Most of the architects living and working in Europe today – arguably all – have been influenced by the legacy of Le Corbusier to some degree or other, even if only subconsciously or in almost imperceptible ways. Indeed, it is hard to imagine a truly contemporary building that does not owe a debt to his work. But amongst those architects who fully embrace this influence, there are of course both those who aim to closely replicate the familiar, cubist-inspired look of those iconic buildings and those who strive to take the basic aesthetic and make it their own.
Cléo Châtelet is an architect who falls squarely into the second category, at least based on her Maison Cubiste, a home located in Besançon, France. This simple building shows plenty of evidence of having been created by someone with a very solid grip on modern architectural history, but at the same time has no shortage of character that’s all its own.
Despite the straight, clean lines and use of cubes as a foundational form that reveal a clear faithfulness to Modernist aesthetic ideals, the light wooden tones that dominate this side of the exterior are evidence of a slight nostalgia for rustic design. This aspect of the house’s appearance is very much in keeping with its rural setting, the rich green of the surrounding countryside complementing the natural hue of the walls and working together to create a forest-like colour scheme.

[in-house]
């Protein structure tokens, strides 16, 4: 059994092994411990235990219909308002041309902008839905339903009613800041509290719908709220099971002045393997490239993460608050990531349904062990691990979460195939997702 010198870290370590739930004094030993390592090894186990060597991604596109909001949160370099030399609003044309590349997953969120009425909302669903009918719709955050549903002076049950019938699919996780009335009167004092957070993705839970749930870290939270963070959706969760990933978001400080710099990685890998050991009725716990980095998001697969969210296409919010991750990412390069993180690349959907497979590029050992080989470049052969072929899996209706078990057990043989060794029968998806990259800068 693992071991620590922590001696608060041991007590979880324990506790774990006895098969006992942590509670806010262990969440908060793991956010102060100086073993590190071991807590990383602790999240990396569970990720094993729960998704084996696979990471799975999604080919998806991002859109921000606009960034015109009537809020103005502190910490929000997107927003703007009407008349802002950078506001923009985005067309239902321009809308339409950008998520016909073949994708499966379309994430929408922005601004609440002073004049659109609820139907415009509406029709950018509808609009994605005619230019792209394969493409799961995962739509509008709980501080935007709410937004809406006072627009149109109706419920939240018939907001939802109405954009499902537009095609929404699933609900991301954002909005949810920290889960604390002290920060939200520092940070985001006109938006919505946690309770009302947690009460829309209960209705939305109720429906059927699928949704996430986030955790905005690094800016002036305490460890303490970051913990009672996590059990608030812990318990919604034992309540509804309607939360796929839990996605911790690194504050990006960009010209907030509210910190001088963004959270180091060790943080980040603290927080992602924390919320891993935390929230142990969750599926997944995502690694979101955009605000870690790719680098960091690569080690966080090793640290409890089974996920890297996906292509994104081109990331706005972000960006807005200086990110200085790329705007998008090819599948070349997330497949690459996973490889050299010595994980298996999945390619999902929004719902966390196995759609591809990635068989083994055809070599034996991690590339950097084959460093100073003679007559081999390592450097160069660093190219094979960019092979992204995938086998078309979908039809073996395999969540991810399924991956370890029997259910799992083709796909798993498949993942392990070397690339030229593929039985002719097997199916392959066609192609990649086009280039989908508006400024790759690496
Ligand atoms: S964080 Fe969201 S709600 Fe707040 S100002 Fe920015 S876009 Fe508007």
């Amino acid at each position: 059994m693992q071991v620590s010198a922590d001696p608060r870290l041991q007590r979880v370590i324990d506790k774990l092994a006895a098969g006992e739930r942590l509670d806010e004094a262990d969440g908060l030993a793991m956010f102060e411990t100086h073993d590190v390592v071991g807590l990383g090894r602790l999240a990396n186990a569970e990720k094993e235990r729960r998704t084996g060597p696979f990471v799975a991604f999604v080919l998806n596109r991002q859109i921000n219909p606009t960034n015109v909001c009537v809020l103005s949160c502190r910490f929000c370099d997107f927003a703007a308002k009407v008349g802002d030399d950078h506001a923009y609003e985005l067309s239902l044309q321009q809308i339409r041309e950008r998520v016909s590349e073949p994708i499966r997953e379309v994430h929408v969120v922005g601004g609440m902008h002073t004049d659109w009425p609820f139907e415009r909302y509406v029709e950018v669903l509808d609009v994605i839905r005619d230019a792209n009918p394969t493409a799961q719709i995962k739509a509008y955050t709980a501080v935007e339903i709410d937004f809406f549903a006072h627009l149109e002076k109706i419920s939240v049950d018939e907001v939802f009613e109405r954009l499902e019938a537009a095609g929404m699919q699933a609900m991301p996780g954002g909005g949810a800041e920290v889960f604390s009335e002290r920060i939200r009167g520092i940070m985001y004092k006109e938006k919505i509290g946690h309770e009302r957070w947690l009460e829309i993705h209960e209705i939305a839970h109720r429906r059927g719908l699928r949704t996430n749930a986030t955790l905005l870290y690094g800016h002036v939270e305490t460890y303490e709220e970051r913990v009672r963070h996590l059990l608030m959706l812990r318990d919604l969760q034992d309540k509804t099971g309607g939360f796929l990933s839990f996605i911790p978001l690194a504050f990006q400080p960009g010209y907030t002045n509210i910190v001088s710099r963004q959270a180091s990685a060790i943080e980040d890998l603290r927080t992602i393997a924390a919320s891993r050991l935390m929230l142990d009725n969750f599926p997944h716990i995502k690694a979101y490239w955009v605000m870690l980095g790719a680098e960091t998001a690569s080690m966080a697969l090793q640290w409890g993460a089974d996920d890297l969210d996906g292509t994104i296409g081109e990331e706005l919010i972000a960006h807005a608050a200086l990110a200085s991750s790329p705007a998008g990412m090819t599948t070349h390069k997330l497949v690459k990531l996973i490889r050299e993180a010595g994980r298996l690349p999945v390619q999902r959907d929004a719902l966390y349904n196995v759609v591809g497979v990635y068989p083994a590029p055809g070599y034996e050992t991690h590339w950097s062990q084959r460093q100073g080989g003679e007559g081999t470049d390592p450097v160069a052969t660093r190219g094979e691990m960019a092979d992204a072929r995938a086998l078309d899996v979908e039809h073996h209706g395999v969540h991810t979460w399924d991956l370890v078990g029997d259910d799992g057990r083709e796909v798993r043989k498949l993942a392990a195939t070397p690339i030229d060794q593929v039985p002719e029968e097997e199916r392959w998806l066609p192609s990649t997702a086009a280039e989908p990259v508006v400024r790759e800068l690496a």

Seen from the other side, there’s suddenly a lot more to look at. The majority of wall space here is coloured in a cooler, less rosy tone, while only the walls underneath the porch area use the bright shade of wood that we initially saw. This angle also reveals more of the multi-levelled design that makes the building so distinctively modern in its style.
This house is certainly not ostentatiously luxurious, but this swimming pool is a definite hint of an appreciation the finer things in life.
Well, there wouldn’t be any in this part of the world, anyway. But this perfectly integrated parking space makes doubly sure of that.
As with the exterior, the interior is extremely restrained, relying on simple shapes and strong but relatively sparingly used colours.
In the living room, once again, angles are everything – even the sofa is carefully designed around them. The fireplace, of course, is the focal point, heavily framed in a style that makes it impossible to ignore. Storage space built into the wall on either side continues the practical, understated look that has characterised the property throughout.